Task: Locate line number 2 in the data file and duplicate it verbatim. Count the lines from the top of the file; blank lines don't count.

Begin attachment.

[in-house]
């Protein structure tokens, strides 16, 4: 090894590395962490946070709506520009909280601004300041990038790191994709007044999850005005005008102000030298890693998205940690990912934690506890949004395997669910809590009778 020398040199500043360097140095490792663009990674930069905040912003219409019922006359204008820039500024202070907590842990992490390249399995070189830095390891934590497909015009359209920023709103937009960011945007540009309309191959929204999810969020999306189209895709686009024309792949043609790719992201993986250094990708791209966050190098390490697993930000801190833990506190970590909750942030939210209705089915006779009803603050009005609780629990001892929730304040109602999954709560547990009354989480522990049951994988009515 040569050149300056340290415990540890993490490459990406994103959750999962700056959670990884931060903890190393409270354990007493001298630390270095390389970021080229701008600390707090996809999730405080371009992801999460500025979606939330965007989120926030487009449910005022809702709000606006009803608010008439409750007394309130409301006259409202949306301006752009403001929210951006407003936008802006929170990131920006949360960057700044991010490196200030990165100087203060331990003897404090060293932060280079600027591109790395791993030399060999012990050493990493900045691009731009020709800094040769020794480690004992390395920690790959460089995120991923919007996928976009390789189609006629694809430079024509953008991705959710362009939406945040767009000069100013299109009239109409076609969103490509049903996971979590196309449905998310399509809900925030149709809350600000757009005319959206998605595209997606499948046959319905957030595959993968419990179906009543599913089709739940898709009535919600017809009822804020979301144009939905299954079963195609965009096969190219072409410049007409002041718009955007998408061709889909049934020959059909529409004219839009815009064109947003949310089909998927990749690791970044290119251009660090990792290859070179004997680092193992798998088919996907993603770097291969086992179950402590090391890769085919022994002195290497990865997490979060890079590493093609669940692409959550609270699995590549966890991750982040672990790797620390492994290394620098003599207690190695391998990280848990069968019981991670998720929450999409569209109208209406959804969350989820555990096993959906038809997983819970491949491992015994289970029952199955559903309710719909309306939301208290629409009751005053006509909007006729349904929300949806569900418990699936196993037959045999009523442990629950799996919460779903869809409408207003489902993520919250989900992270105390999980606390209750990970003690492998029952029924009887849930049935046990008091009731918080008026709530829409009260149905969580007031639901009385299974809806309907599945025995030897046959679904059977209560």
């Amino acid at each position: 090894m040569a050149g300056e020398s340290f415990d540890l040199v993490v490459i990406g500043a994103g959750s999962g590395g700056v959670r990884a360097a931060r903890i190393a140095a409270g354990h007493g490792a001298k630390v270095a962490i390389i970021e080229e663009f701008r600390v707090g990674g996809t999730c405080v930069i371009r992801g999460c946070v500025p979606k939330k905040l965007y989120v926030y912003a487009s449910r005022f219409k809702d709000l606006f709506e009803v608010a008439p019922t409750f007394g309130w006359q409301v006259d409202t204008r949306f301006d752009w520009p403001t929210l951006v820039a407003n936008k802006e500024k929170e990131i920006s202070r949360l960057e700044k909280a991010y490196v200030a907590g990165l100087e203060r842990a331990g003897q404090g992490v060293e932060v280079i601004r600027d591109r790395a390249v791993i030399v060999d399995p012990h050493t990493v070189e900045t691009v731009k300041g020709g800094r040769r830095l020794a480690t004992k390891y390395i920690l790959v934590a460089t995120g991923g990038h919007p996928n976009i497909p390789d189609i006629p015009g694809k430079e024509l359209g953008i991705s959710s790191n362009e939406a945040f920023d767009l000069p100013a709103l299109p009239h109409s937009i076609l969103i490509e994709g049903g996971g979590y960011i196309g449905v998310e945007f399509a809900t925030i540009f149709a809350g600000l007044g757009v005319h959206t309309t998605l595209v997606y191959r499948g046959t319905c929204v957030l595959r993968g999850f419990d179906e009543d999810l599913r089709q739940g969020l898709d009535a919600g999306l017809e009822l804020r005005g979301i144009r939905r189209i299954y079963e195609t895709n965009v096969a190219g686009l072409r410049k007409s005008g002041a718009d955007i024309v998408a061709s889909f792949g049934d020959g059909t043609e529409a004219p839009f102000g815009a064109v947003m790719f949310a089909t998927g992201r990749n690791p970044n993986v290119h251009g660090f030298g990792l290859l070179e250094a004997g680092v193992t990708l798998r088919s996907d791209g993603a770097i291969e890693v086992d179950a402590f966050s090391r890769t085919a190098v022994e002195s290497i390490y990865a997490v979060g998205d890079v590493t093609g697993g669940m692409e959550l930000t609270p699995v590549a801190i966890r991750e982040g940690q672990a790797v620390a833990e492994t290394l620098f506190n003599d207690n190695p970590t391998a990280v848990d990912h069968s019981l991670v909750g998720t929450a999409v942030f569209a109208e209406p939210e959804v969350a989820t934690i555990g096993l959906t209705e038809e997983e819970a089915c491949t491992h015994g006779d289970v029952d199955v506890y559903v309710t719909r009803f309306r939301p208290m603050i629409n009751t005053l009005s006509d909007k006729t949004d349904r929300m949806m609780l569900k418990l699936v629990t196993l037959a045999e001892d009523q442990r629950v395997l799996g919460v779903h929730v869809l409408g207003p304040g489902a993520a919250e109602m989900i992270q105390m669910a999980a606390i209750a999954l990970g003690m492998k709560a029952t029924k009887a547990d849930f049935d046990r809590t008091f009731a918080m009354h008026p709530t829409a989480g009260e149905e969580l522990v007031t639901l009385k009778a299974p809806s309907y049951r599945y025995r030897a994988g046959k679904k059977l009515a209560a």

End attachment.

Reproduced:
């Protein structure tokens, strides 16, 4: 090894590395962490946070709506520009909280601004300041990038790191994709007044999850005005005008102000030298890693998205940690990912934690506890949004395997669910809590009778 020398040199500043360097140095490792663009990674930069905040912003219409019922006359204008820039500024202070907590842990992490390249399995070189830095390891934590497909015009359209920023709103937009960011945007540009309309191959929204999810969020999306189209895709686009024309792949043609790719992201993986250094990708791209966050190098390490697993930000801190833990506190970590909750942030939210209705089915006779009803603050009005609780629990001892929730304040109602999954709560547990009354989480522990049951994988009515 040569050149300056340290415990540890993490490459990406994103959750999962700056959670990884931060903890190393409270354990007493001298630390270095390389970021080229701008600390707090996809999730405080371009992801999460500025979606939330965007989120926030487009449910005022809702709000606006009803608010008439409750007394309130409301006259409202949306301006752009403001929210951006407003936008802006929170990131920006949360960057700044991010490196200030990165100087203060331990003897404090060293932060280079600027591109790395791993030399060999012990050493990493900045691009731009020709800094040769020794480690004992390395920690790959460089995120991923919007996928976009390789189609006629694809430079024509953008991705959710362009939406945040767009000069100013299109009239109409076609969103490509049903996971979590196309449905998310399509809900925030149709809350600000757009005319959206998605595209997606499948046959319905957030595959993968419990179906009543599913089709739940898709009535919600017809009822804020979301144009939905299954079963195609965009096969190219072409410049007409002041718009955007998408061709889909049934020959059909529409004219839009815009064109947003949310089909998927990749690791970044290119251009660090990792290859070179004997680092193992798998088919996907993603770097291969086992179950402590090391890769085919022994002195290497990865997490979060890079590493093609669940692409959550609270699995590549966890991750982040672990790797620390492994290394620098003599207690190695391998990280848990069968019981991670998720929450999409569209109208209406959804969350989820555990096993959906038809997983819970491949491992015994289970029952199955559903309710719909309306939301208290629409009751005053006509909007006729349904929300949806569900418990699936196993037959045999009523442990629950799996919460779903869809409408207003489902993520919250989900992270105390999980606390209750990970003690492998029952029924009887849930049935046990008091009731918080008026709530829409009260149905969580007031639901009385299974809806309907599945025995030897046959679904059977209560």